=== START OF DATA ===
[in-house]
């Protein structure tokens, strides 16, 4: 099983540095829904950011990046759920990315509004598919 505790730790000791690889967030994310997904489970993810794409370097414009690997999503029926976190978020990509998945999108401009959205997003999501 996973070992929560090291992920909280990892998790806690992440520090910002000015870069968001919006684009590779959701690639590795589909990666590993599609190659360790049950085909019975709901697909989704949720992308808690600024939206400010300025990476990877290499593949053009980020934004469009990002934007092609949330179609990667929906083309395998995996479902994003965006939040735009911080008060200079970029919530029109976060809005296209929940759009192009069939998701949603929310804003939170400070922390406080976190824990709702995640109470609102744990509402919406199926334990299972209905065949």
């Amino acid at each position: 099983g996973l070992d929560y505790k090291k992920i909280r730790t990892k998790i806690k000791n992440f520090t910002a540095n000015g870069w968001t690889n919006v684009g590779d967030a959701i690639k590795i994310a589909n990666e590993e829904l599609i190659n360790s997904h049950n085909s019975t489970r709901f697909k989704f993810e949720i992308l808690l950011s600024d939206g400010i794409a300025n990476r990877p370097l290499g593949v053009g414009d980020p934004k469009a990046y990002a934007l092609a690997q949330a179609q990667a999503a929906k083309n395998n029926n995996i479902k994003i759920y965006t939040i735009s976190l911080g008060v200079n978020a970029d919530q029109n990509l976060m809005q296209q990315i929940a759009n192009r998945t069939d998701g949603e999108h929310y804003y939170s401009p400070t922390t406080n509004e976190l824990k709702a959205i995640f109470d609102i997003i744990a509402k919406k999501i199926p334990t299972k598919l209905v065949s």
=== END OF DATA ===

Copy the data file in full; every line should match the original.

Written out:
[in-house]
């Protein structure tokens, strides 16, 4: 099983540095829904950011990046759920990315509004598919 505790730790000791690889967030994310997904489970993810794409370097414009690997999503029926976190978020990509998945999108401009959205997003999501 996973070992929560090291992920909280990892998790806690992440520090910002000015870069968001919006684009590779959701690639590795589909990666590993599609190659360790049950085909019975709901697909989704949720992308808690600024939206400010300025990476990877290499593949053009980020934004469009990002934007092609949330179609990667929906083309395998995996479902994003965006939040735009911080008060200079970029919530029109976060809005296209929940759009192009069939998701949603929310804003939170400070922390406080976190824990709702995640109470609102744990509402919406199926334990299972209905065949």
């Amino acid at each position: 099983g996973l070992d929560y505790k090291k992920i909280r730790t990892k998790i806690k000791n992440f520090t910002a540095n000015g870069w968001t690889n919006v684009g590779d967030a959701i690639k590795i994310a589909n990666e590993e829904l599609i190659n360790s997904h049950n085909s019975t489970r709901f697909k989704f993810e949720i992308l808690l950011s600024d939206g400010i794409a300025n990476r990877p370097l290499g593949v053009g414009d980020p934004k469009a990046y990002a934007l092609a690997q949330a179609q990667a999503a929906k083309n395998n029926n995996i479902k994003i759920y965006t939040i735009s976190l911080g008060v200079n978020a970029d919530q029109n990509l976060m809005q296209q990315i929940a759009n192009r998945t069939d998701g949603e999108h929310y804003y939170s401009p400070t922390t406080n509004e976190l824990k709702a959205i995640f109470d609102i997003i744990a509402k919406k999501i199926p334990t299972k598919l209905v065949s």